The Siegmund was sung by the American tenor, Richard Furman.  This was an almost perfect debut with a more romantic tenor sound from a tall handsome prince-like figure.  You could tell how good he was going to be with his Act I 'Walse Walse', which almost brought the house down.  His Sieglinde was the Slovenian soprano, Sabina Cvilak, who started her career in Vienna, singing lyric roles, but has moved on to a deeper repertoire in the last few years.  For another debut, her portrayal and quality of sound was tremendous and she gave us a very moving account of her role, especially in the third act when she realised she was carrying Siegmund's baby and wanted to do all she could to protect it from harm.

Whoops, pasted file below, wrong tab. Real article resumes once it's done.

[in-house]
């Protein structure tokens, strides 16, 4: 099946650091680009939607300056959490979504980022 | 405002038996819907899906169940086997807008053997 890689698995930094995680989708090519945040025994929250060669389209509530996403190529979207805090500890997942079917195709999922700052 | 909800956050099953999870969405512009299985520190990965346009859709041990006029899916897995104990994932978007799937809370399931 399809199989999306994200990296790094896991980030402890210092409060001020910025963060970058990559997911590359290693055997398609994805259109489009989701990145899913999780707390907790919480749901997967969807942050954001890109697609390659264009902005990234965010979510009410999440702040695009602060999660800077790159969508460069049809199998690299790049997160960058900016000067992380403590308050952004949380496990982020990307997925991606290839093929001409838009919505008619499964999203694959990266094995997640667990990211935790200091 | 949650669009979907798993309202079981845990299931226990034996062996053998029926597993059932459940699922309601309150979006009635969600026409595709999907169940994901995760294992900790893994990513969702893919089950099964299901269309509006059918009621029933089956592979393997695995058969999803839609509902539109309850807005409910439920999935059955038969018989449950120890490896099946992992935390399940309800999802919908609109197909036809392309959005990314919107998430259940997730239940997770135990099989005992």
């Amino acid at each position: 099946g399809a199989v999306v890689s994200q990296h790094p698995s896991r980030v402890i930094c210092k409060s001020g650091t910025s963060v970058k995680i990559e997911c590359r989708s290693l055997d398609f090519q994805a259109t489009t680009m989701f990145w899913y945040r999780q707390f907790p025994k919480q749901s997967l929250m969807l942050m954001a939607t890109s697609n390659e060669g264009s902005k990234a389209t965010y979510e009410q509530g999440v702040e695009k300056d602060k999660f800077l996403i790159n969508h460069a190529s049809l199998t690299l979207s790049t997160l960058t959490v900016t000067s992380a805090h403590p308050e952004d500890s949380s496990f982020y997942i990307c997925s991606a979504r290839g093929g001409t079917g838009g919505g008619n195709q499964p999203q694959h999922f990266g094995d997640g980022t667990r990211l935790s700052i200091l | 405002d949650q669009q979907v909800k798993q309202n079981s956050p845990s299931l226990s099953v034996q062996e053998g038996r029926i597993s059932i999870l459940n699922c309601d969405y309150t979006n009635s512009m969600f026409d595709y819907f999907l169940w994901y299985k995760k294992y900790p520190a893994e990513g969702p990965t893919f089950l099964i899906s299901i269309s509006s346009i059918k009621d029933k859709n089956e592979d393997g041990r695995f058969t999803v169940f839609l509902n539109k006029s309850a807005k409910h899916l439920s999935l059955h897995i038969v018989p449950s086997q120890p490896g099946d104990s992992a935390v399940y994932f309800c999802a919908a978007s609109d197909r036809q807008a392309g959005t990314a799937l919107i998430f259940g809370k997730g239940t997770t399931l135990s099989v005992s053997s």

This was a wonderful night of opera led, as usual with Wagner, by the music.

Since this review was written came the tragic news that the Wotan, Gerd Grochowski, passed away the day after the opening night due to a heart attack.  In the second act he sings "nur eines will ich noch, das ende“ (all I want to know is The End)". This is a shocking end to a great and talented artist who has enjoyed a wonderful career.  RIP.

With kind regards,

David Buchler
15 January 2017


Visit the English Staats Theater Wiesbaden website to find out more > 

Rosenkavalier at the Royal Opera House

Rosenkavalier at the Royal Opera House

Rosenkavalier at the Royal Opera House

Rosenkavalier at the Royal Opera House